Open San Diego, Open Feelings

Tips and Resources to Support Mental Well-Being

Open schools, changing mask rules—it’s what we’ve all been waiting for, right? Change can be hard though, and many people feel like they were just getting comfortable with social distancing. Things are reopening, but many of us are out of practice. Small talk, office meetings, even seeing friends in person can all feel strange.

If you or someone you know is experiencing feelings of stress, anxiety, or depression, or is struggling with substance use as COVID-19 restrictions lift, keep scrolling for tips and resources to help cope.

  • It’s Okay to Not Feel Okay

    Listening and supporting one another can be one of the most helpful things to do when we’re feeling emotional pain. You deserve to open up about your feelings. Call the Access & Crisis Line at (888) 724-7240.

  • Together Again

    Spending time with family, seeing friends, going on dates… These are all important parts of caring for our mental health, but many people still feel “weird” or “off” going outside again.

  • It might not be realistic to expect things to feel the same after the past year and a half, so now is a chance to try something new. Here’s a list of activities you can do to shake things up.

    Live Freely

  • Family Life After COVID-19

    Many San Diegan families are feeling worried about being apart after this year and a half together—and that’s natural. As spouses return to work and kids head to school, it’s easy to feel isolated from your support system. Reach out for mental health support to help keep your family happy and mentally well.

    Resources for Parents

  • Older Adults Experiencing Increased Isolation

    Older adults have been facing especially difficult challenges this past year. Increased risk of COVID-19 and social distancing have caused widespread feelings of isolation, and many are dealing with grief as close friends were lost to the virus. 46% of older adults report that the pandemic has affected their mental health, and 2 in 3 now have difficulty falling asleep.

  • Reach out to older adults who may feel alone and let them know that you’re here for them. Here are some tips on reaching out.

    Helping Older Adults

    And if you’re an older adult experiencing these challenges, it’s okay to talk about it. Call the Access & Crisis Line today at (888) 724-7240. There are people here for you.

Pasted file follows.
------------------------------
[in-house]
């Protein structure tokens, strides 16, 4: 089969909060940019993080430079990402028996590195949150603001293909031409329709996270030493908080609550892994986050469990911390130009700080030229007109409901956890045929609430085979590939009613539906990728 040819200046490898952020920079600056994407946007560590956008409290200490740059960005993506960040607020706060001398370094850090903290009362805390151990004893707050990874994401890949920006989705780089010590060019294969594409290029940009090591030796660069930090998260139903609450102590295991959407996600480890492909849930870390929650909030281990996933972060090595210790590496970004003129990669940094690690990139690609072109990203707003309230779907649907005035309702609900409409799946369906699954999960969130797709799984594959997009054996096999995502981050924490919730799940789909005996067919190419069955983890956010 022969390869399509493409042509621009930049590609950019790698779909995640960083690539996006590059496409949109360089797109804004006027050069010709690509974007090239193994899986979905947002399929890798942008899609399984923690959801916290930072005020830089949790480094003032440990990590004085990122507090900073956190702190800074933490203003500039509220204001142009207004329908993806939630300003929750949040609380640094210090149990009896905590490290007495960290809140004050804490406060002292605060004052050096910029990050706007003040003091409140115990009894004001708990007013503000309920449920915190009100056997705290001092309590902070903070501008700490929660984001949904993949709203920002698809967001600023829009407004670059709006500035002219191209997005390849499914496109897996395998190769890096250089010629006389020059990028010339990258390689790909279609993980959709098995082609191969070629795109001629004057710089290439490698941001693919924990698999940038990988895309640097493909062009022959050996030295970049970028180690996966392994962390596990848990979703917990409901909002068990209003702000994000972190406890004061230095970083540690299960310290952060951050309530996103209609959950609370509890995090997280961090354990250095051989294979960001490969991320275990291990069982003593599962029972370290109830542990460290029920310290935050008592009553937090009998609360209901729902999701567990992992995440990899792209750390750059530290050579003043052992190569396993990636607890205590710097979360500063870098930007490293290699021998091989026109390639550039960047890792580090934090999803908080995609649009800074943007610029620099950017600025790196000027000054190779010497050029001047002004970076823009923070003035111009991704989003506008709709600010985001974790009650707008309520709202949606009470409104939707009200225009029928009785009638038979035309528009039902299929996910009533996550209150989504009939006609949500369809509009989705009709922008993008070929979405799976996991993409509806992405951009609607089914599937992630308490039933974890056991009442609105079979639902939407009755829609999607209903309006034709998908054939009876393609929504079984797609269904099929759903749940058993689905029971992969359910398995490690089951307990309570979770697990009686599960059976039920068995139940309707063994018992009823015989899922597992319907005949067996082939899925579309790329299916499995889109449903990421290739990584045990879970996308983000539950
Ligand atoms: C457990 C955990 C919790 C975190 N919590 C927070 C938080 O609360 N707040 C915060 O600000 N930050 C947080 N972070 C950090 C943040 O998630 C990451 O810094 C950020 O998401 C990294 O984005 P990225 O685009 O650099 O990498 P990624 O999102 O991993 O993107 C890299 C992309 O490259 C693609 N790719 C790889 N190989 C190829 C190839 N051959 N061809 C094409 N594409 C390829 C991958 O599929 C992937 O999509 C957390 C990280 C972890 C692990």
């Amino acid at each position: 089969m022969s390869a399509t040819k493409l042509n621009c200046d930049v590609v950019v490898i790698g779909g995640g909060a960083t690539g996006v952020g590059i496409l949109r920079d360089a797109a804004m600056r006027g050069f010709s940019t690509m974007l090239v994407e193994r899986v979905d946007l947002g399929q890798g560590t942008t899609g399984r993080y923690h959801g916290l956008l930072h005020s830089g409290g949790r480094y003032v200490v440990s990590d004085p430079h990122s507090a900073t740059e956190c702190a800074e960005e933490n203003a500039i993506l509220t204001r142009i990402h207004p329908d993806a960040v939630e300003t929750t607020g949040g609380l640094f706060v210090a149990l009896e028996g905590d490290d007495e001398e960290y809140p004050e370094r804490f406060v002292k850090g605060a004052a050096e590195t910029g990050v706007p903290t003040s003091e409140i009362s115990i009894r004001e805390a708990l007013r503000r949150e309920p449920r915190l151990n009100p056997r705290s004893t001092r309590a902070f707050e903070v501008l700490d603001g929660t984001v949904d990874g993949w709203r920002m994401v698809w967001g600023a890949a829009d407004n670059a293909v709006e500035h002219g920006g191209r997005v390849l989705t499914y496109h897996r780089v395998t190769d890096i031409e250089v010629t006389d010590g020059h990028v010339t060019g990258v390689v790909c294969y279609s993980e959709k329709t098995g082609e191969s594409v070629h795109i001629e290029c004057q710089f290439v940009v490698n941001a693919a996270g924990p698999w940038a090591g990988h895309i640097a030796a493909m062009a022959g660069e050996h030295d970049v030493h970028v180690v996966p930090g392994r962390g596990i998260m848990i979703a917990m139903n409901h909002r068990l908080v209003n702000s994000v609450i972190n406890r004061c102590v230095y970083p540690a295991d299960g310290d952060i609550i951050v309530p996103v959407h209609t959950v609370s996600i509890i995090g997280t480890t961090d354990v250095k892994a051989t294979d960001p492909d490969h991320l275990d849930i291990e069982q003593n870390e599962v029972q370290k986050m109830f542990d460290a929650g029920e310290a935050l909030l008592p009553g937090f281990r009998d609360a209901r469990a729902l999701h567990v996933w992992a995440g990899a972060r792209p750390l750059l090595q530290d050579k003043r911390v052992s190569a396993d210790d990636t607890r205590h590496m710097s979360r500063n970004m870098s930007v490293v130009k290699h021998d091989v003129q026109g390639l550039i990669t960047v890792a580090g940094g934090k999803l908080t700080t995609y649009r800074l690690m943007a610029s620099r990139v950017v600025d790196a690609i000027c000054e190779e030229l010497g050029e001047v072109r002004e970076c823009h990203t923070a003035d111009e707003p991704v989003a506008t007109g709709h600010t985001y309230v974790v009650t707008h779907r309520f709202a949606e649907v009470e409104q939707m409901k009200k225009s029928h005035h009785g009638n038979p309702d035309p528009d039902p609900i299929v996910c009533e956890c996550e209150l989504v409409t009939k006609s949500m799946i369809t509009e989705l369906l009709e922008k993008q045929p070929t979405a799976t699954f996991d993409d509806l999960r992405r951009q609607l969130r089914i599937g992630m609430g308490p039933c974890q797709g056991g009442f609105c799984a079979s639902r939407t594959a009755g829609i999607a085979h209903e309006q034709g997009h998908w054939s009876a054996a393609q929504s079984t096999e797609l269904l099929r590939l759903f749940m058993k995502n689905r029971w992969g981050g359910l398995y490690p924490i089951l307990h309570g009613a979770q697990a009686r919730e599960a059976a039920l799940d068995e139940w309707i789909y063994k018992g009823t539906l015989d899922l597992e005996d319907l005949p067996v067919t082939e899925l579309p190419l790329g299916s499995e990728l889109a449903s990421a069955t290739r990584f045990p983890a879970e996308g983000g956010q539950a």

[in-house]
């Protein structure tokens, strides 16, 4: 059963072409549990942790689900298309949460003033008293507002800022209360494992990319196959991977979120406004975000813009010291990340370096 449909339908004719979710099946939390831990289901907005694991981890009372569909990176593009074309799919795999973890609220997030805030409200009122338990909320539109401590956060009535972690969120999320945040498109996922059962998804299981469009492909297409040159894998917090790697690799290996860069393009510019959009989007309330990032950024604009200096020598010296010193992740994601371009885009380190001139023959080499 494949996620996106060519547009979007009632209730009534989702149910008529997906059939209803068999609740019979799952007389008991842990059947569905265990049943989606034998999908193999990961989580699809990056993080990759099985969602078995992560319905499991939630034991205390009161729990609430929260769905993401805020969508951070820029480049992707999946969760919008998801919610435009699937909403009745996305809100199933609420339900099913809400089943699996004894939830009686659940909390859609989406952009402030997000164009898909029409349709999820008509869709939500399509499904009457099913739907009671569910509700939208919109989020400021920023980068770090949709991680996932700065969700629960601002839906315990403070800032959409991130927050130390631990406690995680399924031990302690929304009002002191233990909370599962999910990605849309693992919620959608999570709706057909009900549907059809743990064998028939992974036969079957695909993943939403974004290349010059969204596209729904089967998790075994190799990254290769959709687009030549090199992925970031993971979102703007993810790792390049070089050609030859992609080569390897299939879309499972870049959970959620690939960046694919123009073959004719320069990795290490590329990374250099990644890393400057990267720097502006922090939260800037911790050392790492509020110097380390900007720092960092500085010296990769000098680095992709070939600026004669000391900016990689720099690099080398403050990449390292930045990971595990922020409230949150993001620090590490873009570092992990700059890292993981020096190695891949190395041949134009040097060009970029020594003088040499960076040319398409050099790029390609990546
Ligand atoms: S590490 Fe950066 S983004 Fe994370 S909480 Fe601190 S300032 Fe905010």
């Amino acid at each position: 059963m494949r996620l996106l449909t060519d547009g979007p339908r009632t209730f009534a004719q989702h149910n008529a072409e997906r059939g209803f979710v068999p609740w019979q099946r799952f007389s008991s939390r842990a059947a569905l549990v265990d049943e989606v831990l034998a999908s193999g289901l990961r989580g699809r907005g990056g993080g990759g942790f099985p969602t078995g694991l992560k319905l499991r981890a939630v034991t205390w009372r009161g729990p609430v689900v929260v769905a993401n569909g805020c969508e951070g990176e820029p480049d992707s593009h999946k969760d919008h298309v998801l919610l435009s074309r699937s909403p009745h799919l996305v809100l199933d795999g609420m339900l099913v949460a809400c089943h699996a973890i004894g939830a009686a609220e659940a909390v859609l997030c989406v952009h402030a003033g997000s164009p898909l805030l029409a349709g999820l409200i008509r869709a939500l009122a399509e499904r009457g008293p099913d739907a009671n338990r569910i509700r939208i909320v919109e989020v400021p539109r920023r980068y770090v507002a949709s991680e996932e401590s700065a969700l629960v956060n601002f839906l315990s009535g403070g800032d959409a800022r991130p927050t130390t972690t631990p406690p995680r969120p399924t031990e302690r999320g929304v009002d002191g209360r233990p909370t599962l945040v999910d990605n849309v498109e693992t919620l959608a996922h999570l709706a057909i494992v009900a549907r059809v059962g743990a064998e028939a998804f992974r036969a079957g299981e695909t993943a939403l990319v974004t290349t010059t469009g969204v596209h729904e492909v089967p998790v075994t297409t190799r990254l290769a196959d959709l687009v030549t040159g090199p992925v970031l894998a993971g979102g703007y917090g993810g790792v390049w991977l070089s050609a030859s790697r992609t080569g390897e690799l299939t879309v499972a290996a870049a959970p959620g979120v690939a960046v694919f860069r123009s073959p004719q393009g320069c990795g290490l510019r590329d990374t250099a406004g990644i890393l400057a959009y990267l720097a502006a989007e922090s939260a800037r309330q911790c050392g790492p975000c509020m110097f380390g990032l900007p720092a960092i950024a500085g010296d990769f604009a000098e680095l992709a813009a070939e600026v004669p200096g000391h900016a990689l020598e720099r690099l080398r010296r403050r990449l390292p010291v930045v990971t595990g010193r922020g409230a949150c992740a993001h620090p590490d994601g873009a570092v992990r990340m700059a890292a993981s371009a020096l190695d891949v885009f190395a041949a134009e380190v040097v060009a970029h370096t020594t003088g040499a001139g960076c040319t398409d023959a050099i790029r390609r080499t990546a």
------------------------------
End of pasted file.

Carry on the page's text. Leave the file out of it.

• Substance Use Support

    Mental health and substance use very often go hand in hand, especially during times of extreme stress. In fact, 40% of US adults reported struggling with mental health challenges or substance use during the pandemic. If you feel like you may be struggling too, you’re not alone.

    Think about the reasons your substance use may have increased:

  • Overwhelmed or stressed out?

  • Feeling isolated?

  • Wanting time to pass quickly?

  • Social Stressor

If you are experiencing challenges with substance use, reach out for support. Help is available.

Substance Use Resources

  • Over 50% of health care workers are experiencing compassion fatigue.

  • 3 out of 4 health care workers are experiencing emotional exhaustion.

  • First Responders are 5 times more likely to experience depression and PTSD (post-traumatic stress disorder).

Healthcare workers have done amazing work this past year. Now, it’s time to take care of yourself, too. There are many resources dedicated to helping health care workers with their mental health, so please remember that you deserve to feel better, too.

Health Care Workers

There is confidential behavioral health support for First Responders: Fire Captain Ryan J. Mitchell’s First Responders Behavioral Health Program. The program provides a hotline and education on behavioral health and substance use disorders. Call 1-833-YU-FIRST or check out the site.

First Responders